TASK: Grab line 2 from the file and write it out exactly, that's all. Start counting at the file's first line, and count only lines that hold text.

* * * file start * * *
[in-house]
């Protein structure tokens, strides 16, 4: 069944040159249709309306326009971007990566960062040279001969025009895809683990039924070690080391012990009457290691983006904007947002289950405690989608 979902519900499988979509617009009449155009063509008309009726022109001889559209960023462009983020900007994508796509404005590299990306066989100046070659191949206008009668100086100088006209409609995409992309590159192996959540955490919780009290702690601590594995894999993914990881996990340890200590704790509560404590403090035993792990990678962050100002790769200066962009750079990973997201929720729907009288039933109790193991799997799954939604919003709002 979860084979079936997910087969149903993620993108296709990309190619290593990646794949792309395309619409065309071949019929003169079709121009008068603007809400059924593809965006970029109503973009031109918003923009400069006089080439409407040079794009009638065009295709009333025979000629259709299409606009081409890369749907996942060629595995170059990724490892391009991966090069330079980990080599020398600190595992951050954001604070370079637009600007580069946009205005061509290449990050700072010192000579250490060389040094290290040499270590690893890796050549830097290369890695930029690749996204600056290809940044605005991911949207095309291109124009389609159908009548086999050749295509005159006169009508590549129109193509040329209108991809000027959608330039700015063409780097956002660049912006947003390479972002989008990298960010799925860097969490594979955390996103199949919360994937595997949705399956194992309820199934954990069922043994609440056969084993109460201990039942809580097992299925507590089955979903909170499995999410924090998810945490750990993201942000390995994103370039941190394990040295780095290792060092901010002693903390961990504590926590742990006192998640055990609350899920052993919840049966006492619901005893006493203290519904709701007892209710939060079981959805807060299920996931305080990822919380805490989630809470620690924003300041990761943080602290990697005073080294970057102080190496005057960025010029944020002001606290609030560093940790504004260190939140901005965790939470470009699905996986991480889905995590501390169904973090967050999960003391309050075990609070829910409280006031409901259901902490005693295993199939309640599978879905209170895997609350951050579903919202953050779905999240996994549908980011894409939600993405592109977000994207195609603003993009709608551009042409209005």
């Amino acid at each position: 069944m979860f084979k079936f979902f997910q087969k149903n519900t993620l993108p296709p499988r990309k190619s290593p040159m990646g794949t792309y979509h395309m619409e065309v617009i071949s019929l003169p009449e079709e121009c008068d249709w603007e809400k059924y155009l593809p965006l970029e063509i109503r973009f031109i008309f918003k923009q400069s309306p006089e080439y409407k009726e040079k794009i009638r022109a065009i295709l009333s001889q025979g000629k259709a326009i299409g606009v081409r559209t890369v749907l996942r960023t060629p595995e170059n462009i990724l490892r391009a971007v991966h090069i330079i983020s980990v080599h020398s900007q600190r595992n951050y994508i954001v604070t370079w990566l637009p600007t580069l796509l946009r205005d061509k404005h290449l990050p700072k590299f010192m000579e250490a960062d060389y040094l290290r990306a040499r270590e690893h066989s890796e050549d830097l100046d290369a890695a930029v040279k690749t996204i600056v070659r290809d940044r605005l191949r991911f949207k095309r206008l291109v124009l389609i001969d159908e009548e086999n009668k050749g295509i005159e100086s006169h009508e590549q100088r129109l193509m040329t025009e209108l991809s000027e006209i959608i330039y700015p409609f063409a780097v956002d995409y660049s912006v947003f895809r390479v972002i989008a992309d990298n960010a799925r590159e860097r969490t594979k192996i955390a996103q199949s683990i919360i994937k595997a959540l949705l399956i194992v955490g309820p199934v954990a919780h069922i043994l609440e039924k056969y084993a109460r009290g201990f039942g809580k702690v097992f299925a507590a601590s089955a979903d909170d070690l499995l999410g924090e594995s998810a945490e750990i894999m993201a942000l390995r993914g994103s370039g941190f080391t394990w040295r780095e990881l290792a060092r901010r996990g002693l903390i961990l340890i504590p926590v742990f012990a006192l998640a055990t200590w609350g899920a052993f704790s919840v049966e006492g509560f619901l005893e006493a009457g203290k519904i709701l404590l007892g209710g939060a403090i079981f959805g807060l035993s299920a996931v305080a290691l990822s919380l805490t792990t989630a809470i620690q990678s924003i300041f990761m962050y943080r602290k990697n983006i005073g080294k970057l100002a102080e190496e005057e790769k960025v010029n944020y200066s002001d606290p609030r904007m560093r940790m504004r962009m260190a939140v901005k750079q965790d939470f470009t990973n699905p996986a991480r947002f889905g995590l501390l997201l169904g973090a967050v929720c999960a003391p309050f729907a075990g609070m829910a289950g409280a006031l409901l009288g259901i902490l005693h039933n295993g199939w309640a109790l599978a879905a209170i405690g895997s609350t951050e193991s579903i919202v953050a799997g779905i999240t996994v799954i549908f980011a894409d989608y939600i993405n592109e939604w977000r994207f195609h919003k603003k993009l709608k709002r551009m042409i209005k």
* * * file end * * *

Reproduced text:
């Protein structure tokens, strides 16, 4: 069944040159249709309306326009971007990566960062040279001969025009895809683990039924070690080391012990009457290691983006904007947002289950405690989608 979902519900499988979509617009009449155009063509008309009726022109001889559209960023462009983020900007994508796509404005590299990306066989100046070659191949206008009668100086100088006209409609995409992309590159192996959540955490919780009290702690601590594995894999993914990881996990340890200590704790509560404590403090035993792990990678962050100002790769200066962009750079990973997201929720729907009288039933109790193991799997799954939604919003709002 979860084979079936997910087969149903993620993108296709990309190619290593990646794949792309395309619409065309071949019929003169079709121009008068603007809400059924593809965006970029109503973009031109918003923009400069006089080439409407040079794009009638065009295709009333025979000629259709299409606009081409890369749907996942060629595995170059990724490892391009991966090069330079980990080599020398600190595992951050954001604070370079637009600007580069946009205005061509290449990050700072010192000579250490060389040094290290040499270590690893890796050549830097290369890695930029690749996204600056290809940044605005991911949207095309291109124009389609159908009548086999050749295509005159006169009508590549129109193509040329209108991809000027959608330039700015063409780097956002660049912006947003390479972002989008990298960010799925860097969490594979955390996103199949919360994937595997949705399956194992309820199934954990069922043994609440056969084993109460201990039942809580097992299925507590089955979903909170499995999410924090998810945490750990993201942000390995994103370039941190394990040295780095290792060092901010002693903390961990504590926590742990006192998640055990609350899920052993919840049966006492619901005893006493203290519904709701007892209710939060079981959805807060299920996931305080990822919380805490989630809470620690924003300041990761943080602290990697005073080294970057102080190496005057960025010029944020002001606290609030560093940790504004260190939140901005965790939470470009699905996986991480889905995590501390169904973090967050999960003391309050075990609070829910409280006031409901259901902490005693295993199939309640599978879905209170895997609350951050579903919202953050779905999240996994549908980011894409939600993405592109977000994207195609603003993009709608551009042409209005």